I park my beat up, dented, blue Subaru on Centre Avenue, a broad, empty street in the neighborhood of Oakland, in which Pittsburgh’s major universities are found. My friends and I, double and triple check the address that was sent to me through Instagram DM’s, squinting to match the right numbers lit by street lamps and dim porches. The unfamiliar makes me uneasy, anxiety and all— but the secrecy and mystery of tonight’s show fills my tightly-wound chest with excitement instead.
The week leading up to September 16, 2017, I got invited to a house show by a musician friend who I had become acquainted with earlier in the year. My homie Miles, who went by the producer name Yung Mulatto, showed me a private Instagram account where I could get all the info. The page was private but once I was accepted, I saw the banner for this week’s show: “ABAD x BDAYS @theBushnelOakland; Saturday, Sept. 16 | Doors open @ 7PM; Music by: Yung Mulatto & DJ Coleblooded; DM for address. #GetToTheBasement.” Between all the names on the list of performers, I saw a stage name that I recognized from a past friend. Seeing Akono Miles’ name associated with my newfound friendship with Miles (Yung Mulatto) felt like a wild coincidence. It had been two years since Akono and I had seen or talked to each other since high school, which made me half-laugh, half-scoff as I now knew for sure that I was going to Saturday’s show.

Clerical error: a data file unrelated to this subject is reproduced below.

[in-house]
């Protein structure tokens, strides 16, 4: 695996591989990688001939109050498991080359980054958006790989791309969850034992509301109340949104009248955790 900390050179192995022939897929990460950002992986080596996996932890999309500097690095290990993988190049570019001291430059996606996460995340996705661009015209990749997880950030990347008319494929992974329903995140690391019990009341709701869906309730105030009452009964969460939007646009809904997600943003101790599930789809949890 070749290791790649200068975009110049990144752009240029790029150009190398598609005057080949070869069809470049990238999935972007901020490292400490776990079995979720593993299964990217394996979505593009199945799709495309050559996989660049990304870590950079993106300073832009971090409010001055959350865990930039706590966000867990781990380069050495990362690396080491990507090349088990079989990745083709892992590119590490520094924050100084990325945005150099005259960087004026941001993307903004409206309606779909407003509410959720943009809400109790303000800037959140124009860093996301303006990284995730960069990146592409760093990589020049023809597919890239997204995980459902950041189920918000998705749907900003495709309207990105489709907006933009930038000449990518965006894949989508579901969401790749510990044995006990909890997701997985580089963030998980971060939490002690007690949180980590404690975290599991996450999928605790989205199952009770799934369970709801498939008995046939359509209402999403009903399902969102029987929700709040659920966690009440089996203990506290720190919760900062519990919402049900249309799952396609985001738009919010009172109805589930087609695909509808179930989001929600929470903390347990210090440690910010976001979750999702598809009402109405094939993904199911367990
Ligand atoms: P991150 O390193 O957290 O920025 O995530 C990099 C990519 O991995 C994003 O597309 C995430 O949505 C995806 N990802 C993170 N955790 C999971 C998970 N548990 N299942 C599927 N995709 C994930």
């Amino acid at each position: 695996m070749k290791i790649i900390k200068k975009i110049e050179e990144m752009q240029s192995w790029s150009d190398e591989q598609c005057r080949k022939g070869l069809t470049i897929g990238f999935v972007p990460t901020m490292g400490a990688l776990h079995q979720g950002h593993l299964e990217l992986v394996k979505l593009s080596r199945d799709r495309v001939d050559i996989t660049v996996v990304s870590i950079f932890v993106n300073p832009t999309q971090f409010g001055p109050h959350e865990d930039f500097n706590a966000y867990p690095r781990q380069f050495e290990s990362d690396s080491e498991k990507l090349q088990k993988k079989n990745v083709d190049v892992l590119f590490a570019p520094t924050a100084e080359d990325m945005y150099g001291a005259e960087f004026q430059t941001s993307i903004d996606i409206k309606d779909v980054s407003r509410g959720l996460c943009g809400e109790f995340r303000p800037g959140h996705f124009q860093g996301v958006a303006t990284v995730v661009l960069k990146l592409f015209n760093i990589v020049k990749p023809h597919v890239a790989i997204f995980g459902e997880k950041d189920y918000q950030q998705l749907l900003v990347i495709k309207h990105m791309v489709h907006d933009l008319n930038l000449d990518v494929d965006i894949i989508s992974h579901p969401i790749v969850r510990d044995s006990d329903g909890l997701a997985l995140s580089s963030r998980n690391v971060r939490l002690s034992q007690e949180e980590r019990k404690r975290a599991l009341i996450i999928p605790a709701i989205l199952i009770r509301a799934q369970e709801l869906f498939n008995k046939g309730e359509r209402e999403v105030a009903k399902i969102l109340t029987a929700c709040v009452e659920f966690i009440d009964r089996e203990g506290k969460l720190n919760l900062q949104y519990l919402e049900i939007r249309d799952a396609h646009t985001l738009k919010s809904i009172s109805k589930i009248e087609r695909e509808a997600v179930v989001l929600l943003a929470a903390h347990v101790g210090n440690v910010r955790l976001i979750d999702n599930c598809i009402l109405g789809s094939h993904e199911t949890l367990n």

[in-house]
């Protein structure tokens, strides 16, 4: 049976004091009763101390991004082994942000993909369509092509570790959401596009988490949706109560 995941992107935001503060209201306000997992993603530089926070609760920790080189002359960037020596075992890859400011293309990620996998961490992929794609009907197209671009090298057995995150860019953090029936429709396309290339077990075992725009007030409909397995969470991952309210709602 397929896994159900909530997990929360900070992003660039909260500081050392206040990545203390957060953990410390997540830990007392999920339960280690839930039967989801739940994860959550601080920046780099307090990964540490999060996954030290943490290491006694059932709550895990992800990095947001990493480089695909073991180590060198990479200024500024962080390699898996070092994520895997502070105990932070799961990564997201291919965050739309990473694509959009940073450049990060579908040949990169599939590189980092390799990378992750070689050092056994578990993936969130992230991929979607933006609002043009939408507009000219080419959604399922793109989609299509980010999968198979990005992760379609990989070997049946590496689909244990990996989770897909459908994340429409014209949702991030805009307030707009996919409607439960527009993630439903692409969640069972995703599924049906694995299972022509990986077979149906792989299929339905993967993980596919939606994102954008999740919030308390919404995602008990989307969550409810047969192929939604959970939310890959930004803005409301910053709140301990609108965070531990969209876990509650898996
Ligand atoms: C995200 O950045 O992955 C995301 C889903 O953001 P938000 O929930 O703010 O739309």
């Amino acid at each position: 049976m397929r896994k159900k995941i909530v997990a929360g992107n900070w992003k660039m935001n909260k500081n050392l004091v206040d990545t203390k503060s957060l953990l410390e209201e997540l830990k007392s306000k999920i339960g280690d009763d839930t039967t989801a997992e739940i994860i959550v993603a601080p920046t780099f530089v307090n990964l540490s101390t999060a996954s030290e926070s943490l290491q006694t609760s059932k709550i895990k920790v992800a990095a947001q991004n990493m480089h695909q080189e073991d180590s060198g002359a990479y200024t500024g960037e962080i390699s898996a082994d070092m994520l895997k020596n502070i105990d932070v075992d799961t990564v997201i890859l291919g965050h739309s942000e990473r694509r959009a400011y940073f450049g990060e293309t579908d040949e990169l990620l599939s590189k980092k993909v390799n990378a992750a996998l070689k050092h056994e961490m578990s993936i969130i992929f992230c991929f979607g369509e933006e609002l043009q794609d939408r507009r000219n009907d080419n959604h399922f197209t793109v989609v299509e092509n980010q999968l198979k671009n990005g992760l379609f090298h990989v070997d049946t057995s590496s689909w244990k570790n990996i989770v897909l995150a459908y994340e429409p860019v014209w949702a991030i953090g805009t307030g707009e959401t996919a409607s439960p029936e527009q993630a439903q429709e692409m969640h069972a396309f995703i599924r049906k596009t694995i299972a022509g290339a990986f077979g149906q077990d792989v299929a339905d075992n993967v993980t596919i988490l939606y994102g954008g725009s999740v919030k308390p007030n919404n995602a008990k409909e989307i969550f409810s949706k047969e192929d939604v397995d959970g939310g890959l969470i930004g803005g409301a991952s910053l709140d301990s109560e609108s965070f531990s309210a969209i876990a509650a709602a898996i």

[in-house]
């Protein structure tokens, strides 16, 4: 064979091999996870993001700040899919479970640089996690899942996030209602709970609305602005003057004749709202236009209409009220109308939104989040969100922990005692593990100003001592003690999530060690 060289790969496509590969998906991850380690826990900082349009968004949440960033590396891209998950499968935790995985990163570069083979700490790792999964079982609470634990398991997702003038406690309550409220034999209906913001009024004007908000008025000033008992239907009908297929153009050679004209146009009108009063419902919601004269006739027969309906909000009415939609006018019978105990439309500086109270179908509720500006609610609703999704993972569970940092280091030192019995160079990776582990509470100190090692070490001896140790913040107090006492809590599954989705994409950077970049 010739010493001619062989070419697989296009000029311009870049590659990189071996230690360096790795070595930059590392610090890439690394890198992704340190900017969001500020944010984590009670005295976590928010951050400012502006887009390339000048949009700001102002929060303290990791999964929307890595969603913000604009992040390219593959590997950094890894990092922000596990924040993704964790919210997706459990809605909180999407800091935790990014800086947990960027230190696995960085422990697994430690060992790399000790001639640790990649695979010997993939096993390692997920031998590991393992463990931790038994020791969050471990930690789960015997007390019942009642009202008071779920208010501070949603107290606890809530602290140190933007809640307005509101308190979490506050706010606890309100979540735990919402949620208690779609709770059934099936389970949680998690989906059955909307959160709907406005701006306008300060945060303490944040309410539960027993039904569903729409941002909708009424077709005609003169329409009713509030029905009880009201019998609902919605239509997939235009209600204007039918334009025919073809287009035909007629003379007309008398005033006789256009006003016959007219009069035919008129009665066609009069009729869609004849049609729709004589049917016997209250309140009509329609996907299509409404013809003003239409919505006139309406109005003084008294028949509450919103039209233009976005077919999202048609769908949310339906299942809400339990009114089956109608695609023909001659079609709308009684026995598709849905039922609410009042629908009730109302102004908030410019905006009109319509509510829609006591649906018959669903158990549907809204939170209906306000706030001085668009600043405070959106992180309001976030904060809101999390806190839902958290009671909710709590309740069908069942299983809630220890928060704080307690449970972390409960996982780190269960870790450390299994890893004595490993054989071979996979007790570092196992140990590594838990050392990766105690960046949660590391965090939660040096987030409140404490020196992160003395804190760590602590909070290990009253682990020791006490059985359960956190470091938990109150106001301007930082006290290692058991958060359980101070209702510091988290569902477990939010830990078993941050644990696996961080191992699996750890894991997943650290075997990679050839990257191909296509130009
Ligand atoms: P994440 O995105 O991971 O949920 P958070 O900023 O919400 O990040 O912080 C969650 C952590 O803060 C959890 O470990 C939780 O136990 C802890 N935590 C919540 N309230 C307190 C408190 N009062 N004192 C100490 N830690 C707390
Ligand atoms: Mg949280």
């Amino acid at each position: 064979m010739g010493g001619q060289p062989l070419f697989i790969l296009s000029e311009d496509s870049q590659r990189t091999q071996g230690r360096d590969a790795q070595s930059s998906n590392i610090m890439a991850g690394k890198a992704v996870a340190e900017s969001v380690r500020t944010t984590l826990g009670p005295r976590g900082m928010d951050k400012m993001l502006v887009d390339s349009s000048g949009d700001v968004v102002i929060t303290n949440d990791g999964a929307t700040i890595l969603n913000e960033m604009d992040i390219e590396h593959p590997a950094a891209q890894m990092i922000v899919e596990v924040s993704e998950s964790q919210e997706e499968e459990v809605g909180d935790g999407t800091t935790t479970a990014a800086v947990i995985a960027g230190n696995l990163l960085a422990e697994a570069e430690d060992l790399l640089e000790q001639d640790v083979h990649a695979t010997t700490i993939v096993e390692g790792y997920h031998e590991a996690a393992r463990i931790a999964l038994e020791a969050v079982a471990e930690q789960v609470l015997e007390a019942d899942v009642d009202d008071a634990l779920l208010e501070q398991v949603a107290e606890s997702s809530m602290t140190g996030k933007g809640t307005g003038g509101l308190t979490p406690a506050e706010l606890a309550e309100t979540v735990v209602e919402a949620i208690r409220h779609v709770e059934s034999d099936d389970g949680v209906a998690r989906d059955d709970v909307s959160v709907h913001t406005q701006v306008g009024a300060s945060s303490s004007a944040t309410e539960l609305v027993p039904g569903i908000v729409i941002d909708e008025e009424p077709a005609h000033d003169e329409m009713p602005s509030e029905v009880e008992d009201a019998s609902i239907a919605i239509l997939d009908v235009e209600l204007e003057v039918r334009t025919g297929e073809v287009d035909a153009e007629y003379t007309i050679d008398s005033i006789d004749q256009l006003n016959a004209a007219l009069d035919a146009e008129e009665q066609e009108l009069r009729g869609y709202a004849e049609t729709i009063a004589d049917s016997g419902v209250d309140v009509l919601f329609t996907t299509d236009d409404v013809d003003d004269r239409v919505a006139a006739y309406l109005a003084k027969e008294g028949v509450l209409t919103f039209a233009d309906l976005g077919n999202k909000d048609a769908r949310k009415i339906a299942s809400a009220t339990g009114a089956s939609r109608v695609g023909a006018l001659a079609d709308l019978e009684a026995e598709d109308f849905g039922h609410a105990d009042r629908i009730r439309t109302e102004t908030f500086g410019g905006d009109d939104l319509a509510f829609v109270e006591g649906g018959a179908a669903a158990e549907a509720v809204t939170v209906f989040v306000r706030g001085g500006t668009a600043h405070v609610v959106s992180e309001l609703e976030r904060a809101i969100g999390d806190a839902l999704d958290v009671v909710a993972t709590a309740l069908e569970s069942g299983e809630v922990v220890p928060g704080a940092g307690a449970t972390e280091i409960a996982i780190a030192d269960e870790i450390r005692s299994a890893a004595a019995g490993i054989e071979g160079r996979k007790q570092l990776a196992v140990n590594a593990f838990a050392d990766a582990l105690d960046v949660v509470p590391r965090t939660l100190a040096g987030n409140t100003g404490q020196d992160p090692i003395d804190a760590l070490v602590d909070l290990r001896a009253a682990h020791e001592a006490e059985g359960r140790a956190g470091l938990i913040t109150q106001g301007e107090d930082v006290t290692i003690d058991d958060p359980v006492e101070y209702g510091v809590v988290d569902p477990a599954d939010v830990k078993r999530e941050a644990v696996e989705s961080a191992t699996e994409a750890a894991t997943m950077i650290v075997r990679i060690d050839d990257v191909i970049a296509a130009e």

Sometime during that week, I texted Akono about my excitement to finally be able to see him perform, and we briefly reconnected with music small-talk. The night of the show, I picked up two close friends and drank whatever alcohol was left that one of them had brought along. On one of the dim porches lining the street, we finally spotted an address that matched. “I don’t know if this is it,” my friend Ruben says, face pressed to a dark green iron fence as he tries to peek into an even darker yard. “There no lights on man.” We look into this dark, brick house on a slope, with brick steps leading from the front gate. Two massive trees on both sides encroached over most of the space, giving an intimidating vibe past dusk. My inner monologue became filled with excuses that maybe we were kind of early; maybe they keep lights off on purpose; no way in hell I got the wrong address— “hey I think I see people in the back, let’s just go in and see what happens,” Ruben says, abruptly dispelling my anxious thoughts. We crack open the metal fence and head upwards through the red brick steps, which were sieged on both sides by an ocean of light green vines. Past the porch, following a path to the right side of the house, we began to see light. As we got closer to the backyard, steadily the chatter became more familiar and the ring of friendly voices dispelled any worries that had built up inside my chest.